Julius Klengel

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Julius Klengel
Julius-Klengel-1903.jpg
Julius Klengel (1903)
Background information
Genres Classical music
Occupation(s) Cellist
Instruments Cello
Piano

Julius Klengel (24 September 1859 – 27 October 1933) was a German cellist who is most famous for his etudes and solo pieces written for the instrument. He was the brother of Paul Klengel. A member of the Gewandhaus Orchestra at fifteen, he toured extensively throughout Europe as cellist and soloist of the Gewandhaus Quartet. His pupils include Emanuel Feuermann, Gregor Piatigorsky and Alexandre Barjansky.[1]

Biography[edit]

Born in Leipzig, the son of a lawyer who was a fine amateur musician and a friend of Mendelssohn,[2] Klengel studied with Emil Hegar in his youth. After his 15th birthday, Klengel joined the Leipzig Gewandhaus Orchestra where Hegar played first cello, and began touring in Europe and Russia. Klengel also became a soloist at that point, frequently giving solo performances.

Klengel rose to become principal cellist of the orchestra, aged 22, in 1881.[2] There he remained for over four decades: to celebrate his fifty years of service, Wilhelm Furtwängler conducted a jubilee concert, in which Klengel played the cello part in a double concerto he composed for the occasion. During that time period, Klengel became professor at the Leipzig Conservatory, and began composing. He ultimately composed hundreds of pieces for the cello, including four violoncello concertos, two double cello concertos, cello quartets, a cello sonata, as well as numerous caprices, etudes and other technical pieces. Of his music, the two volumes of etudes ("Technical Studies") for cello remain in the repertory; three concertos were recently recorded by Christoph Richter and NDR Radiophilharmonie under Bjarte Engeset.

His students were Emanuel Feuermann, [3] and Gregor Piatigorsky.[4] He died in October 1933 in his hometown of Leipzig.

Musical works[edit]

  • Capriccio, Op. 3
  • Cello Concerto No.1 in A minor, Op. 4
  • Two pieces for four Cellos, Op. 5
  • Serenade
  • Humoresque
  • Scherzo for Cello and Piano, Op. 6
  • Concertino No.1 in C major, Op. 7
  • Concert piece in D minor for Cello and Piano, Op. 10
  • Mazurka No.3 for Cello and Piano, Op.14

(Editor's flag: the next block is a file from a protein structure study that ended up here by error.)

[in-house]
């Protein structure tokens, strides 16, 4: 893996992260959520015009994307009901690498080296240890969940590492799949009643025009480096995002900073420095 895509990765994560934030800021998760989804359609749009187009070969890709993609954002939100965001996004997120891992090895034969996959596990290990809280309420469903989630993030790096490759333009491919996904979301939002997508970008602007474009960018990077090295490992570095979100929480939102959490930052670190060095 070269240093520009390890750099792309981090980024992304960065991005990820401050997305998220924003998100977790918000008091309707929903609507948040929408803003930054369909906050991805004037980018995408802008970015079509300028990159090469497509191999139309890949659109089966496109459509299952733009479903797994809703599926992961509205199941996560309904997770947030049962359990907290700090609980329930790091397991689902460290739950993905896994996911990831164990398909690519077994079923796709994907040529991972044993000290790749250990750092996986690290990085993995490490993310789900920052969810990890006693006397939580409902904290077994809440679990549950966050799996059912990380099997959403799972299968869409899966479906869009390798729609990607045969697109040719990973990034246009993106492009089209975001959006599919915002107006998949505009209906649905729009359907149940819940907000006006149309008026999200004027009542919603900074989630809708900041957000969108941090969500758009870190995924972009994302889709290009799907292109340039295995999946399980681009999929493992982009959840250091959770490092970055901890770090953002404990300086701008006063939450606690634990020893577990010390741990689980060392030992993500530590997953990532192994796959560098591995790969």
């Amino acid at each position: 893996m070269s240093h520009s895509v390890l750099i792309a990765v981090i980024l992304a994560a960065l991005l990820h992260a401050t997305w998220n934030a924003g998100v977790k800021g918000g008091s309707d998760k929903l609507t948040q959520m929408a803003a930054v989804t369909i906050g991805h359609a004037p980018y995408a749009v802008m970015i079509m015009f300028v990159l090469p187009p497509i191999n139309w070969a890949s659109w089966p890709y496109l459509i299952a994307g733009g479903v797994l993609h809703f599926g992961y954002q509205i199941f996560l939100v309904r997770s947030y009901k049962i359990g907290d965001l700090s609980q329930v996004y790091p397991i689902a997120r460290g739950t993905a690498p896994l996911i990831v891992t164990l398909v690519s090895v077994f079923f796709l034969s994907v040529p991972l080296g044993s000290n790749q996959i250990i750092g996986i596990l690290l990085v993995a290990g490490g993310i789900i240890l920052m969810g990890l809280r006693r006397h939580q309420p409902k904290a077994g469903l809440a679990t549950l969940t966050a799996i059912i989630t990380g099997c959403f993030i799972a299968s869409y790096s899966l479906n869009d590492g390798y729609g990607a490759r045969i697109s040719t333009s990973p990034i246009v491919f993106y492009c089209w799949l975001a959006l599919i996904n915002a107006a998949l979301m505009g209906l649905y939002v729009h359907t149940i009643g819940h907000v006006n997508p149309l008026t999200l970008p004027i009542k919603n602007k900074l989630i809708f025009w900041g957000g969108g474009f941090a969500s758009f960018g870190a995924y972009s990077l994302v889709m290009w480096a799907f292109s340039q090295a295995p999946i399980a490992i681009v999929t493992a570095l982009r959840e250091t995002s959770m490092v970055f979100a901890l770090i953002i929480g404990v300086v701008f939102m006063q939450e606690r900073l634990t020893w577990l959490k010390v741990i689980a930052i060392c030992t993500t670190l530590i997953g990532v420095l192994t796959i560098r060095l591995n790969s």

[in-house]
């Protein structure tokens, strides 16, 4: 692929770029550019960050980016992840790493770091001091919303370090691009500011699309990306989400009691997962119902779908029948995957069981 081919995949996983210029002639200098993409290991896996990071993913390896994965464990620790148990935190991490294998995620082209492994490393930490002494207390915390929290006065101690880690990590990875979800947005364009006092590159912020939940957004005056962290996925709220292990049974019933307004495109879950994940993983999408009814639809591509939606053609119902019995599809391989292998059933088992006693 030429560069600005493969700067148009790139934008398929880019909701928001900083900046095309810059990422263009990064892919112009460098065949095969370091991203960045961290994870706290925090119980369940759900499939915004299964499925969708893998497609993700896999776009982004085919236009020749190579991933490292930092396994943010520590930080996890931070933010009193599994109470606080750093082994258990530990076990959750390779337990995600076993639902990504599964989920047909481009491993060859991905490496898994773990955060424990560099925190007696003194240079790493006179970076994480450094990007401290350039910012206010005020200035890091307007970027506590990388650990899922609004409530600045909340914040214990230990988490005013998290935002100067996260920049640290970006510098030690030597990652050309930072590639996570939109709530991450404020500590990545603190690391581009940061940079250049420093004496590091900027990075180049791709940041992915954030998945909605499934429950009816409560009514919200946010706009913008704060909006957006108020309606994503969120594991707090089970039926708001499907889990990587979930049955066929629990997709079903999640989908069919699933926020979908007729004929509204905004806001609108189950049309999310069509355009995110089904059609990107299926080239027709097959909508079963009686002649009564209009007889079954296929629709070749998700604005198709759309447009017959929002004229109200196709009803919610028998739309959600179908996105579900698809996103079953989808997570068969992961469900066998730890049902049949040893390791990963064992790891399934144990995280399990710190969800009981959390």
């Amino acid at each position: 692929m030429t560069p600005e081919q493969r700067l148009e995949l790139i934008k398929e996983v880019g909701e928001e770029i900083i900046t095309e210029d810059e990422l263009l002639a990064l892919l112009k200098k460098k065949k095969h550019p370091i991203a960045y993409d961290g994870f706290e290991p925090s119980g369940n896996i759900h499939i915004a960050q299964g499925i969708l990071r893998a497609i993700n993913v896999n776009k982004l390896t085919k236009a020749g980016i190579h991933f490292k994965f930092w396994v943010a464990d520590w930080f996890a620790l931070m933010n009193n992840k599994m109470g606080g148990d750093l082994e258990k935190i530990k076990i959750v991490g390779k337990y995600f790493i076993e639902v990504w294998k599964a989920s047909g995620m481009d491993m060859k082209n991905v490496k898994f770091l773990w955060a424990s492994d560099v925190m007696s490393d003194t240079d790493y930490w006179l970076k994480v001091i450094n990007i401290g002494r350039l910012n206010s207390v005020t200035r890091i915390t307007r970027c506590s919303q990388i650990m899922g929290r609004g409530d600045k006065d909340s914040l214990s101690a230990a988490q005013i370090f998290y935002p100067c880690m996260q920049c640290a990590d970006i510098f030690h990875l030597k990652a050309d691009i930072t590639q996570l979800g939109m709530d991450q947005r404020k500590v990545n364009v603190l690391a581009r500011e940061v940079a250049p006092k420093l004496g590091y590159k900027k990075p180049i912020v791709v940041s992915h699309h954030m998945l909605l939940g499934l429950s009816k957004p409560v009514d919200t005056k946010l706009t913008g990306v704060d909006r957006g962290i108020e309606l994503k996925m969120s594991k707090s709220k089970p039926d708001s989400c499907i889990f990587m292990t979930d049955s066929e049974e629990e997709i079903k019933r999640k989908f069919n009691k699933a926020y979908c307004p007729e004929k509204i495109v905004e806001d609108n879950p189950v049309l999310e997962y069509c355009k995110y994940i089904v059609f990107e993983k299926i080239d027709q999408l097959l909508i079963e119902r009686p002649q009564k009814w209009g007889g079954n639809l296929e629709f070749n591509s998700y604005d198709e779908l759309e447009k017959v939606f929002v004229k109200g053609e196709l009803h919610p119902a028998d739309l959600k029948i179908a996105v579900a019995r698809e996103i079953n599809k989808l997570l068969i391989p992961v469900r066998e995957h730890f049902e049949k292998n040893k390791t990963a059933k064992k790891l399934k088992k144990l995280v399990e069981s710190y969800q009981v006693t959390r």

• Variations for four Cellos, Op. 15
  • Suite in D minor for two Cellos, Op. 22
  • Serenade in F major, Op. 24
  • Caprice for Cello and Piano, Op. 27
  • Theme with Variations for four Cellos, Op. 28
  • Impromptu for four Cellos, Op. 30
  • Concerto No.3 for Cello, Op. 31
  • Four pieces for four Cellos, Op. 33
    • Song without words
    • Gavotte
    • Lullaby
    • March
  • Piano Trio No.2 (children's), Op. 35
    • Kindertrio No.1 in C major
    • Kindertrio No.2 in G major
  • Concerto No.4 for Cello in B minor Op. 37
  • Piano Trio No.1 (children's), Op. 39
    • Kindertrio No.1 in F major
    • Kindertrio No.2 in D major
  • Suite No.2 in A minor for Cello and Piano, Op. 4
  • Concertino No.2 in G major for Cello and Piano, Op. 41
  • Caprice in the Form of a Chaconne after a Theme by Schuman for solo Cello, Op. 43
  • Double Concerto in E minor for two Cellos, Op. 45
  • Concertino No.3 in A minor for Cello and Piano, Op. 46
  • Six Sonatinas for Cello and Piano, Op. 47
  • Six Sonatinas for Cello and piano, Op. 48
  • Andante Sostenuto for Cello and Orchestra, Op. 51
  • Suite for Cello and Organ, Op. 54
  • Suite for Cello in D minor, Op. 56
  • Hymnus for 12 Cellos, Op. 57
  • Small Suite for three Cellos, Op. 59
  • Concerto for Violin, Cello and Orchestra, Op. 61
  • Three pieces for two Cellos and Piano (organ), Op. 62

Works without Opus number[edit]

  • Tägliche Übungen, Vol. I
  • Tägliche Übungen, Vol. II
  • Tägliche Übungen, Vol. III

Notes[edit]

  1. ^ Randel, Don Michael (1996). The Harvard Biographical Dictionary of Music. Harvard University Press. p. 452. ISBN 0-674-37299-9. 
  2. ^ a b Cello.org. "Julius Klengel". Cello.org. Retrieved 3 December 2011. 
  3. ^ King, Terry (2010). Gregor Piatigorsky: The Life and Career of the Virtuoso Cellist. McFarland & Co Inc. p. 335. ISBN 0-7864-4635-8. 
  4. ^ "Gregor Piatigorsky (1903-1976)". The Piatigorsky Foundation. Retrieved 2011-12-12. 

External links[edit]